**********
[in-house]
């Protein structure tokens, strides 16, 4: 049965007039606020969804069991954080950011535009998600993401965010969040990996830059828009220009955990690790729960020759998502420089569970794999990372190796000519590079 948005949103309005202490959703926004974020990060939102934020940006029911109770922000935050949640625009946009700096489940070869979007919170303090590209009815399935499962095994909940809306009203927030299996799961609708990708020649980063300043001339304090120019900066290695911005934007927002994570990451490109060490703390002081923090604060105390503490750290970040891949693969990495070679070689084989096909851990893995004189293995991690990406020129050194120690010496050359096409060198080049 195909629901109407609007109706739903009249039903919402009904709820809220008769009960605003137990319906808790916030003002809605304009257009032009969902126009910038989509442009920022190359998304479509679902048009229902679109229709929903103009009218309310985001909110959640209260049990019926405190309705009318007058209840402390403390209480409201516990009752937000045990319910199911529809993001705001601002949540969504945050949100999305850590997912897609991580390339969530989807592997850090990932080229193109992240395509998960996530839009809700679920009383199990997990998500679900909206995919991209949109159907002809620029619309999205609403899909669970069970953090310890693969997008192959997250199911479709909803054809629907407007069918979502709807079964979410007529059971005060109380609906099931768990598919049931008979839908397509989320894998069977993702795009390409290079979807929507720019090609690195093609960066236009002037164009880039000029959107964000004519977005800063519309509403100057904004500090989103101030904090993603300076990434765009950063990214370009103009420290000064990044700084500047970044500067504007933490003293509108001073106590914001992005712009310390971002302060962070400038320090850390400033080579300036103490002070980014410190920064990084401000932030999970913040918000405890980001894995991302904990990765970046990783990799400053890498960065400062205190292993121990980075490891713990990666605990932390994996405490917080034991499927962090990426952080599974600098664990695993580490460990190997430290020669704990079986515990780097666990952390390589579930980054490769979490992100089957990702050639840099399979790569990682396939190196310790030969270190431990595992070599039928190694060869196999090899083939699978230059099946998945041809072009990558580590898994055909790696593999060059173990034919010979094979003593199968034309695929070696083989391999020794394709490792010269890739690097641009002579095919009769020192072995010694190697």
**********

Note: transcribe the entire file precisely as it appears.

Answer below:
[in-house]
């Protein structure tokens, strides 16, 4: 049965007039606020969804069991954080950011535009998600993401965010969040990996830059828009220009955990690790729960020759998502420089569970794999990372190796000519590079 948005949103309005202490959703926004974020990060939102934020940006029911109770922000935050949640625009946009700096489940070869979007919170303090590209009815399935499962095994909940809306009203927030299996799961609708990708020649980063300043001339304090120019900066290695911005934007927002994570990451490109060490703390002081923090604060105390503490750290970040891949693969990495070679070689084989096909851990893995004189293995991690990406020129050194120690010496050359096409060198080049 195909629901109407609007109706739903009249039903919402009904709820809220008769009960605003137990319906808790916030003002809605304009257009032009969902126009910038989509442009920022190359998304479509679902048009229902679109229709929903103009009218309310985001909110959640209260049990019926405190309705009318007058209840402390403390209480409201516990009752937000045990319910199911529809993001705001601002949540969504945050949100999305850590997912897609991580390339969530989807592997850090990932080229193109992240395509998960996530839009809700679920009383199990997990998500679900909206995919991209949109159907002809620029619309999205609403899909669970069970953090310890693969997008192959997250199911479709909803054809629907407007069918979502709807079964979410007529059971005060109380609906099931768990598919049931008979839908397509989320894998069977993702795009390409290079979807929507720019090609690195093609960066236009002037164009880039000029959107964000004519977005800063519309509403100057904004500090989103101030904090993603300076990434765009950063990214370009103009420290000064990044700084500047970044500067504007933490003293509108001073106590914001992005712009310390971002302060962070400038320090850390400033080579300036103490002070980014410190920064990084401000932030999970913040918000405890980001894995991302904990990765970046990783990799400053890498960065400062205190292993121990980075490891713990990666605990932390994996405490917080034991499927962090990426952080599974600098664990695993580490460990190997430290020669704990079986515990780097666990952390390589579930980054490769979490992100089957990702050639840099399979790569990682396939190196310790030969270190431990595992070599039928190694060869196999090899083939699978230059099946998945041809072009990558580590898994055909790696593999060059173990034919010979094979003593199968034309695929070696083989391999020794394709490792010269890739690097641009002579095919009769020192072995010694190697």